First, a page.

A lot of trainers are tiring of standard solutions for fixing our broken
relationship with food. Yet if you look around the industry for examples
of gyms winning the long-term food battle, you’re likely to come up
short. The more you search, the more you find the same answers:
supplements, bars, shakes and fixed meal plans. Some gyms offer a “free
nutrition consultation,” but few pay much attention to the long-term
educational process required to change behavior and get people eating
Time and again, fitness professionals’ biggest frustration comes down to
our clients’ diets. We know clients can’t improve their fitness, burn
fat and enjoy great health without getting food right. We know that when
they eat better, results come more quickly and we look like rock stars.
So if food behaviors are so vital to the long-term success of our
clients, our careers and gyms everywhere, why don’t we teach more
about real food—the right way to prepare it and the right way to eat it?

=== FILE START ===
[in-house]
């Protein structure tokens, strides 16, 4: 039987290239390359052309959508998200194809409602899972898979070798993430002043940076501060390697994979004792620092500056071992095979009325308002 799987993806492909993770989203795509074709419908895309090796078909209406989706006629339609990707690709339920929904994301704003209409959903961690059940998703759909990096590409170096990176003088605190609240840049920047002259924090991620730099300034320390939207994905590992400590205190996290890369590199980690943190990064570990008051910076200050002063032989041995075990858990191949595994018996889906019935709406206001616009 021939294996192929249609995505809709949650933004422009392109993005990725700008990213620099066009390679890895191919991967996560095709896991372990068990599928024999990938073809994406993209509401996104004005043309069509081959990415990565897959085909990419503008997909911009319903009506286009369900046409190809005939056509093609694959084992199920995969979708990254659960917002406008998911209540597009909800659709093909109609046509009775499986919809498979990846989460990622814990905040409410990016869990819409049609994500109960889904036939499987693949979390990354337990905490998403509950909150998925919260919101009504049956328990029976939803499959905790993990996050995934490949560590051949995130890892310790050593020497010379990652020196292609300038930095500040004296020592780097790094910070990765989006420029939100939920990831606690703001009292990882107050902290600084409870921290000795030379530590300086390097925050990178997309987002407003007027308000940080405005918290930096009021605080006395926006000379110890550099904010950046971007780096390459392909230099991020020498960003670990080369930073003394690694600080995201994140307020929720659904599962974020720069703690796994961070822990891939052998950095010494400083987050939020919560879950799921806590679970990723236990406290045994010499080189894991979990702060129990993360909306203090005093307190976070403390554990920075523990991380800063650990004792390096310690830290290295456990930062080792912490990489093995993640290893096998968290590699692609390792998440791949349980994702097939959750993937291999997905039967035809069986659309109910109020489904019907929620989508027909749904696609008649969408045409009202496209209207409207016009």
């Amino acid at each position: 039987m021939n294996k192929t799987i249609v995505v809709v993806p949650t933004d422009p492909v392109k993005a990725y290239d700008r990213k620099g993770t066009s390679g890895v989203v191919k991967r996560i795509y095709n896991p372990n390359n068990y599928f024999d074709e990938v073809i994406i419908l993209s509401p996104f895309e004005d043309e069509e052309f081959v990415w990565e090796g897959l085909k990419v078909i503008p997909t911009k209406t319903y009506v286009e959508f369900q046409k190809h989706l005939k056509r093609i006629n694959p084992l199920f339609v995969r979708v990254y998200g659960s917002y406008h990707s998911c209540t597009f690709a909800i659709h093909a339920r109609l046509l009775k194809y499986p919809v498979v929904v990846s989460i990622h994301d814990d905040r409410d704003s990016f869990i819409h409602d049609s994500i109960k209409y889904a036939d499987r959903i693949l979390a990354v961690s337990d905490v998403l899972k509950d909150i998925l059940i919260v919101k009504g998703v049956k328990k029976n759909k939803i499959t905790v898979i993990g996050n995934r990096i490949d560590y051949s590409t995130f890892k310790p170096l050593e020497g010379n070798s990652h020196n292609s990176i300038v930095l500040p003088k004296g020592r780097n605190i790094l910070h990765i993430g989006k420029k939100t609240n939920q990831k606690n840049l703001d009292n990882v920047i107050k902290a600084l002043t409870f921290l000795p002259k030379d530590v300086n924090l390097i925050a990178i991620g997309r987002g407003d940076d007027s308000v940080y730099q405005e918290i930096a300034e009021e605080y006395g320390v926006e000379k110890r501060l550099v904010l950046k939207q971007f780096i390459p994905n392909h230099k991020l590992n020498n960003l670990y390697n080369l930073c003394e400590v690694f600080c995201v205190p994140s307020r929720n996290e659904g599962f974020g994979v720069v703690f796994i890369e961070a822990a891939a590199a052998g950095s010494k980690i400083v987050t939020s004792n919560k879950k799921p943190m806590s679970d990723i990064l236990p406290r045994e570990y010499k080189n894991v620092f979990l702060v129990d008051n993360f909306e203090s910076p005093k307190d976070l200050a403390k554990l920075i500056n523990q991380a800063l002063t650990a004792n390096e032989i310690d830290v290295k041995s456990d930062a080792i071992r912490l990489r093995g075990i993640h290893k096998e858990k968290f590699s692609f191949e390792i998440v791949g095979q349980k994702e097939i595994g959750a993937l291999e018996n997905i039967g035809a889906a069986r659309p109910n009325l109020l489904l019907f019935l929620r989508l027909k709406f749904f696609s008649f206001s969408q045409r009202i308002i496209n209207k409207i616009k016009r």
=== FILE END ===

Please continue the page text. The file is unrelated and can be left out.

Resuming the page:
An innovative way to build a unique community environment within a fitness facility is to host a community dinner right on the training floor. No kidding: In the middle of the dumbbells, kettlebells and cardio machines, we set up the white-cloth tables, chairs, silverware and a few candles to add the right touch for five-star dining.
Picture the faces of your clients as they walk into your facility and take in the dining experience that awaits them—the smell of fresh local veggies, farmraised meats and possibly some local bottled wine. This is one of the best ways to gain momentum for creating a healthy and sustainable eating change within the community.
This “long, slow, healthy dinner” is also one of the best tools for developing friendships with others from the community who are on the same journey.
Recreating the restaurant experience within our facilities forms a true community environment. It’s as if time almost stands still on the gym floor. Clients begin letting down their guard, shifting emotional baggage to the side. Trust, openness and vulnerability develop.
To read more about the steps you can take to create a teaching kitchen in your space, please see “Building a Teaching Kitchen in a Studio” in the online IDEA Library or in the July-August 2015 print issue of IDEA Fitness Journal. If you cannot access the full article and would like to, please contact the IDEA Inspired Service Team at (800) 999-4332, ext. 7.
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